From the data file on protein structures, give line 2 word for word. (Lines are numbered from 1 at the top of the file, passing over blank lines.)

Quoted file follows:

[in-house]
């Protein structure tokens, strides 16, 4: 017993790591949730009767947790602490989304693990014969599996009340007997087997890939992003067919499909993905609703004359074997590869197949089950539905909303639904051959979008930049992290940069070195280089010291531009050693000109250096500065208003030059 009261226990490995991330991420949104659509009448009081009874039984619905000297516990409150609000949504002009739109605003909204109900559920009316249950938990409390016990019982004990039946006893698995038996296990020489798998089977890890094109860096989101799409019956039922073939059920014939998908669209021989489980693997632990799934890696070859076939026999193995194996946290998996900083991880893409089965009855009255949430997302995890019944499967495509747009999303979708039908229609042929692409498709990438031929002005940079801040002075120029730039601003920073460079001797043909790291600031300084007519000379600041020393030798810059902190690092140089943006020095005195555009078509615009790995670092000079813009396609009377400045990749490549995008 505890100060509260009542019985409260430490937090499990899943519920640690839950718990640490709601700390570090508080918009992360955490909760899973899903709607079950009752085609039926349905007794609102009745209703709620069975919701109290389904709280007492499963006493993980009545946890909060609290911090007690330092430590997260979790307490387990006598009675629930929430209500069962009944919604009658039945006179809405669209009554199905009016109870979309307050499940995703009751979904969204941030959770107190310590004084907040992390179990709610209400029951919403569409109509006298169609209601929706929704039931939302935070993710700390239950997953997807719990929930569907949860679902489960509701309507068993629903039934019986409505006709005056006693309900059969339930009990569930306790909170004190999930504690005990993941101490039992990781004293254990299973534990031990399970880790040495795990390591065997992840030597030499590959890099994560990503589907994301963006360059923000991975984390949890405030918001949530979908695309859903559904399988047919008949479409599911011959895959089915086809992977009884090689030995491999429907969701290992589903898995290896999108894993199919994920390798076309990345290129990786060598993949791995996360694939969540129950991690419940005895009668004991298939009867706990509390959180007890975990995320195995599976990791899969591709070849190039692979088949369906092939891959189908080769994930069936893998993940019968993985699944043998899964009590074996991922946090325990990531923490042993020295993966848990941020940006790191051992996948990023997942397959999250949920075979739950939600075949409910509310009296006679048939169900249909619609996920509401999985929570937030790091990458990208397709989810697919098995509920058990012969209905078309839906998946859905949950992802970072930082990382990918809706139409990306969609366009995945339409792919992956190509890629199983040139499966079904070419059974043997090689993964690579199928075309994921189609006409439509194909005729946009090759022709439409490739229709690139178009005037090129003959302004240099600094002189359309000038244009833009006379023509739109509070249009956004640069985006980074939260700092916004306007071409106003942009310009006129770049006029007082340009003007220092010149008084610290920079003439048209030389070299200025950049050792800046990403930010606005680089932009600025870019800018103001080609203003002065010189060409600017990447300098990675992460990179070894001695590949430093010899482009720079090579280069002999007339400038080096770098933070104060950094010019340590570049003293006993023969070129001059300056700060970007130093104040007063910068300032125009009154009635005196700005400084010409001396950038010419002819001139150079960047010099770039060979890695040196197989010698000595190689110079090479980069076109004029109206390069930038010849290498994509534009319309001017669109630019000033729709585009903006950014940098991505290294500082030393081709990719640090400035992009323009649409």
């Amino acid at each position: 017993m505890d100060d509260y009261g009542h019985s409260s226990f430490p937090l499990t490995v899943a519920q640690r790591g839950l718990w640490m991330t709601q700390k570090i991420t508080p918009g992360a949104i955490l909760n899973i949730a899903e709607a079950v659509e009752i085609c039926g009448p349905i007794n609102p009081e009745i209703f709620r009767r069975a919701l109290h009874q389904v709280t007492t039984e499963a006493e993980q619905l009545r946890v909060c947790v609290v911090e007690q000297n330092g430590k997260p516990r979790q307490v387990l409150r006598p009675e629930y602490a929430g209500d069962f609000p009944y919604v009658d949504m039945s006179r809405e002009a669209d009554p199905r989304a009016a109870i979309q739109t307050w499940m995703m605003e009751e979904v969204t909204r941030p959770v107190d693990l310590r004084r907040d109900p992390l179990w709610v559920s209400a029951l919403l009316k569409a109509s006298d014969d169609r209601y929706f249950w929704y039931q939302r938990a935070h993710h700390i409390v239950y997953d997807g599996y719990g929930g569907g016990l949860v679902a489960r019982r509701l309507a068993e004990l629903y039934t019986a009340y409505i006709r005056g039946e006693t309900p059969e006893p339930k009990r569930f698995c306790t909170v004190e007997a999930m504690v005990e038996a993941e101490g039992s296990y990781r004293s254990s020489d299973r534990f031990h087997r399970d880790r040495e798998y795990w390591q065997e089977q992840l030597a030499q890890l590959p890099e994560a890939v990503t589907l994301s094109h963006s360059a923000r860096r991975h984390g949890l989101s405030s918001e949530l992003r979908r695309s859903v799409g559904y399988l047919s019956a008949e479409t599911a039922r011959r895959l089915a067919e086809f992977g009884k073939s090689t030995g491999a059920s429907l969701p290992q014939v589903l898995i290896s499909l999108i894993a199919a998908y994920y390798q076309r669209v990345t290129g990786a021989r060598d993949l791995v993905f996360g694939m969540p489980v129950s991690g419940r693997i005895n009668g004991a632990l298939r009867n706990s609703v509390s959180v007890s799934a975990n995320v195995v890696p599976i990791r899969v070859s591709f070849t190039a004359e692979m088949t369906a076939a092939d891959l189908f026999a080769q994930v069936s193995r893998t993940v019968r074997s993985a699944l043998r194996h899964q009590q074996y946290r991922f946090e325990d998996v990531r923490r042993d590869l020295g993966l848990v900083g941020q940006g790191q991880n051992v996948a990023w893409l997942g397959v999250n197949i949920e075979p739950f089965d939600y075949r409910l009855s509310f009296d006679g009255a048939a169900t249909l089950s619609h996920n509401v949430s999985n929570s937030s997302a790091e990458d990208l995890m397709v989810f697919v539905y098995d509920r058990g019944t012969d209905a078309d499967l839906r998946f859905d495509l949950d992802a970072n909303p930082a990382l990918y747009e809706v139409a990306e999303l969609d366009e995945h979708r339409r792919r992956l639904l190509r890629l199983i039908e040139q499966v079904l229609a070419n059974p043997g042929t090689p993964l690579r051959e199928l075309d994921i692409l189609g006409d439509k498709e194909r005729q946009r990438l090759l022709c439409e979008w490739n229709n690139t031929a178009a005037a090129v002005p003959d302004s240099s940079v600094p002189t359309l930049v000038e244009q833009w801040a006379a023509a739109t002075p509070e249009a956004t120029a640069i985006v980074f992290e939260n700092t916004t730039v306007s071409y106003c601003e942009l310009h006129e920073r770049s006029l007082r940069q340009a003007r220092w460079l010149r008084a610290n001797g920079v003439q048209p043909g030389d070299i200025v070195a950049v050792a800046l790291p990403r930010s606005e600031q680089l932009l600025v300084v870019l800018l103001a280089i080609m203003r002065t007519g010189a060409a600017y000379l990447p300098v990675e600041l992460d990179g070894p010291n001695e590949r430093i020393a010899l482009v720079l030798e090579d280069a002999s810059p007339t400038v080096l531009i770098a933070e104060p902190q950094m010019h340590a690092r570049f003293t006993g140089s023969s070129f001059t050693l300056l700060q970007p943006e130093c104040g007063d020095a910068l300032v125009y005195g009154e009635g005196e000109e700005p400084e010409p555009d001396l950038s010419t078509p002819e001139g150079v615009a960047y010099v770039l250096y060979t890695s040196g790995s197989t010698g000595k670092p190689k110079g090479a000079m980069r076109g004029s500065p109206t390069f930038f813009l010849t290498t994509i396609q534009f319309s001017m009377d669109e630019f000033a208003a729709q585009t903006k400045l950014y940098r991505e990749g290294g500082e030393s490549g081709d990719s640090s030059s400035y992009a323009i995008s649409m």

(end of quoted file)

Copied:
């Protein structure tokens, strides 16, 4: 017993790591949730009767947790602490989304693990014969599996009340007997087997890939992003067919499909993905609703004359074997590869197949089950539905909303639904051959979008930049992290940069070195280089010291531009050693000109250096500065208003030059 009261226990490995991330991420949104659509009448009081009874039984619905000297516990409150609000949504002009739109605003909204109900559920009316249950938990409390016990019982004990039946006893698995038996296990020489798998089977890890094109860096989101799409019956039922073939059920014939998908669209021989489980693997632990799934890696070859076939026999193995194996946290998996900083991880893409089965009855009255949430997302995890019944499967495509747009999303979708039908229609042929692409498709990438031929002005940079801040002075120029730039601003920073460079001797043909790291600031300084007519000379600041020393030798810059902190690092140089943006020095005195555009078509615009790995670092000079813009396609009377400045990749490549995008 505890100060509260009542019985409260430490937090499990899943519920640690839950718990640490709601700390570090508080918009992360955490909760899973899903709607079950009752085609039926349905007794609102009745209703709620069975919701109290389904709280007492499963006493993980009545946890909060609290911090007690330092430590997260979790307490387990006598009675629930929430209500069962009944919604009658039945006179809405669209009554199905009016109870979309307050499940995703009751979904969204941030959770107190310590004084907040992390179990709610209400029951919403569409109509006298169609209601929706929704039931939302935070993710700390239950997953997807719990929930569907949860679902489960509701309507068993629903039934019986409505006709005056006693309900059969339930009990569930306790909170004190999930504690005990993941101490039992990781004293254990299973534990031990399970880790040495795990390591065997992840030597030499590959890099994560990503589907994301963006360059923000991975984390949890405030918001949530979908695309859903559904399988047919008949479409599911011959895959089915086809992977009884090689030995491999429907969701290992589903898995290896999108894993199919994920390798076309990345290129990786060598993949791995996360694939969540129950991690419940005895009668004991298939009867706990509390959180007890975990995320195995599976990791899969591709070849190039692979088949369906092939891959189908080769994930069936893998993940019968993985699944043998899964009590074996991922946090325990990531923490042993020295993966848990941020940006790191051992996948990023997942397959999250949920075979739950939600075949409910509310009296006679048939169900249909619609996920509401999985929570937030790091990458990208397709989810697919098995509920058990012969209905078309839906998946859905949950992802970072930082990382990918809706139409990306969609366009995945339409792919992956190509890629199983040139499966079904070419059974043997090689993964690579199928075309994921189609006409439509194909005729946009090759022709439409490739229709690139178009005037090129003959302004240099600094002189359309000038244009833009006379023509739109509070249009956004640069985006980074939260700092916004306007071409106003942009310009006129770049006029007082340009003007220092010149008084610290920079003439048209030389070299200025950049050792800046990403930010606005680089932009600025870019800018103001080609203003002065010189060409600017990447300098990675992460990179070894001695590949430093010899482009720079090579280069002999007339400038080096770098933070104060950094010019340590570049003293006993023969070129001059300056700060970007130093104040007063910068300032125009009154009635005196700005400084010409001396950038010419002819001139150079960047010099770039060979890695040196197989010698000595190689110079090479980069076109004029109206390069930038010849290498994509534009319309001017669109630019000033729709585009903006950014940098991505290294500082030393081709990719640090400035992009323009649409």